To determine how many kidney function tests are done, on whom, how frequently they are performed and how they have changed over time. Retrospective study of all serum creatinine, urine albumin and urine creatinine tests. Primary and secondary care in Oxfordshire from 1993 to 2013. Unselected population of 1,220,447 people. The total number of creatinine and urinary protein tests ordered from primary and secondary care and the number of tests per year stratified by categories of estimated glomerular filtration rate (eGFR). The frequency of testing in patients having their kidney function monitored. Creatinine requests from primary care increased steadily from 1997 and exceeded 220,000 requests in 2013. Tests corresponding to normal kidney function (eGFR >60/mL/min/1.73 m(2)) constituted 59% of all kidney function tests in 1993 and accounted for 83% of all tests in 2013. Test corresponding to chronic kidney disease (CKD) stages 3-5 declined after 2007. Reduced kidney function, albuminuria, male gender, diabetes and age were independently associated with more frequent monitoring. For a female patient between 61 and 80 years and with stage 3a CKD, the average number of serum creatinine tests (95% CI) was 3.23/year (3.19 to 3.26) and for a similar woman with diabetes, the average number of tests was 5.50 (5.44 to 5.56) tests per year. There has been a large increase in the number of kidney function tests over the past two decades. However, we found little evidence that this increase is detecting more CKD. Tests are becoming more frequent in people with and without evidence of renal impairment. Future work using a richer data source could help unravel the underlying reasons for the increased testing and determine how much is necessary and useful. Published by the BMJ Publishing Group Limited. For permission to use (where not already granted under a licence) please go to http://www.bmj.com/company/products-services/rights-and-licensing/

  6. Incidence and Prevalence of Celiac Disease and Dermatitis Herpetiformis in the UK Over Two Decades: Population-Based Study

    Science.gov (United States)

    West, Joe; Fleming, Kate M; Tata, Laila J; Card, Timothy R; Crooks, Colin J

    2014-01-01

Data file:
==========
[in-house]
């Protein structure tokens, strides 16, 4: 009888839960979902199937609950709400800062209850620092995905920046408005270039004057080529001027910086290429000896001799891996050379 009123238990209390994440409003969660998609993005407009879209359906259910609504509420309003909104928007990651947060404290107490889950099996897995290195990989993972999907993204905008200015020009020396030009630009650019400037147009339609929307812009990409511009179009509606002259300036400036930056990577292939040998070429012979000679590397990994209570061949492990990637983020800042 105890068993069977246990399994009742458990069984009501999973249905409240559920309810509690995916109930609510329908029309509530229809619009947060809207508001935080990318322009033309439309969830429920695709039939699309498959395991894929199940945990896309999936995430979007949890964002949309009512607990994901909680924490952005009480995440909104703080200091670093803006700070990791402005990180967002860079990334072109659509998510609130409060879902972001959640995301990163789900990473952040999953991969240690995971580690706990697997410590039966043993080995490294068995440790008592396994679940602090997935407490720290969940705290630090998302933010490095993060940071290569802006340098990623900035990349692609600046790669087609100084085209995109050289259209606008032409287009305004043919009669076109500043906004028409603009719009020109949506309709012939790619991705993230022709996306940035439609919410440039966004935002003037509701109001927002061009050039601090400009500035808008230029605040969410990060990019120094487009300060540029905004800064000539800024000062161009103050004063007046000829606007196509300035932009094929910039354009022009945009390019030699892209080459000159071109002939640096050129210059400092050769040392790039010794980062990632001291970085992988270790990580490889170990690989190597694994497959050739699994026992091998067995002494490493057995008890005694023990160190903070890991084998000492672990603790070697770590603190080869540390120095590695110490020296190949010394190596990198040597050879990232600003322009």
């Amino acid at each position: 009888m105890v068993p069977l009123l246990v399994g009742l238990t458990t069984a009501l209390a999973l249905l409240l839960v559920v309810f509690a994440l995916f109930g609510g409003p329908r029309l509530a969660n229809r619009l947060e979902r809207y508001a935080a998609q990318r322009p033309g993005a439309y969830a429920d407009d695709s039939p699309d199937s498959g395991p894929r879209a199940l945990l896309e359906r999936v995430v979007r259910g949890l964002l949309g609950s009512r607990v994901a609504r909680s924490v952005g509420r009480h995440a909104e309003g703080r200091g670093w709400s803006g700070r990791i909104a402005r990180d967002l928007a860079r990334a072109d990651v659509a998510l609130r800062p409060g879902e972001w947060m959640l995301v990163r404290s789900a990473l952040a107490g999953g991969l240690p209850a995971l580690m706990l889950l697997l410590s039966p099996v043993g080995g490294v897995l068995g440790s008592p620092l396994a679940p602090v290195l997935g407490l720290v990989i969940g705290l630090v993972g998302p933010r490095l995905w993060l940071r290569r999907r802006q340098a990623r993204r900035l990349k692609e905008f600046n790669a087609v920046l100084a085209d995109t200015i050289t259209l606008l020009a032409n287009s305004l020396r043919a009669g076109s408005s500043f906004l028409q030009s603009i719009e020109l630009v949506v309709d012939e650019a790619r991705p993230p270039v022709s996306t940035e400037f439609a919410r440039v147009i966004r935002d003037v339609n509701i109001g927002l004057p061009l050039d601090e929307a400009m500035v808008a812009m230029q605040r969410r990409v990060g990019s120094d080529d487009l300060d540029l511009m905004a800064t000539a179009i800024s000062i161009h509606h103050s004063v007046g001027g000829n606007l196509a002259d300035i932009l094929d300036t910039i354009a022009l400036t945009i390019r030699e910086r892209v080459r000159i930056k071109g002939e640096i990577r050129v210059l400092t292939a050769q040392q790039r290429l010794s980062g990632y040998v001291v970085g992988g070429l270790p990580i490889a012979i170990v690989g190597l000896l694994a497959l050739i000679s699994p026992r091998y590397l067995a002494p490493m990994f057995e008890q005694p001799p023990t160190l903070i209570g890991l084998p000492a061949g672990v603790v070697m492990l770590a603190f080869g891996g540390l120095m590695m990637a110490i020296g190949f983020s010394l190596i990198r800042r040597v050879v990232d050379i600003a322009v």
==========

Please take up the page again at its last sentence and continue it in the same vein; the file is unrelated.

OBJECTIVES: Few studies have quantified the incidence and prevalence of celiac disease (CD) and dermatitis herpetiformis (DH) nationally and regionally by time and age groups. Understanding this epidemiology is crucial for hypothesizing about causes and quantifying the burden of disease. METHODS: Patients with CD or DH were identified in the Clinical Practice Research Datalink between 1990 and 2011. Incidence rates and prevalence were calculated by age, sex, year, and region of residence. Incidence rate ratios (IRR) adjusted for age, sex, and region were calculated with Poisson regression. RESULTS: A total of 9,087 incident cases of CD and 809 incident cases of DH were identified. Between 1990 and 2011, the incidence rate of CD increased from 5.2 per 100,000 (95% confidence interval (CI), 3.8–6.8) to 19.1 per 100,000 person-years (95% CI, 17.8–20.5; IRR, 3.6; 95% CI, 2.7–4.8). The incidence of DH decreased over the same time period from 1.8 per 100,000 to 0.8 per 100,000 person-years (average annual IRR, 0.96; 95% CI, 0.94–0.97). The absolute incidence of CD per 100,000 person-years ranged from 22.3 in Northern Ireland to 10 in London. There were large regional variations in prevalence for CD but not DH. CONCLUSIONS: We found a fourfold increase in the incidence of CD in the United Kingdom over 22 years, with large regional variations in prevalence. This contrasted with a 4% annual decrease in the incidence of DH, with minimal regional variations in prevalence. These contrasts could reflect differences in diagnosis between CD (serological diagnosis and case finding) and DH (symptomatic presentation) or the possibility that diagnosing and treating CD prevents the development of DH. PMID:24667576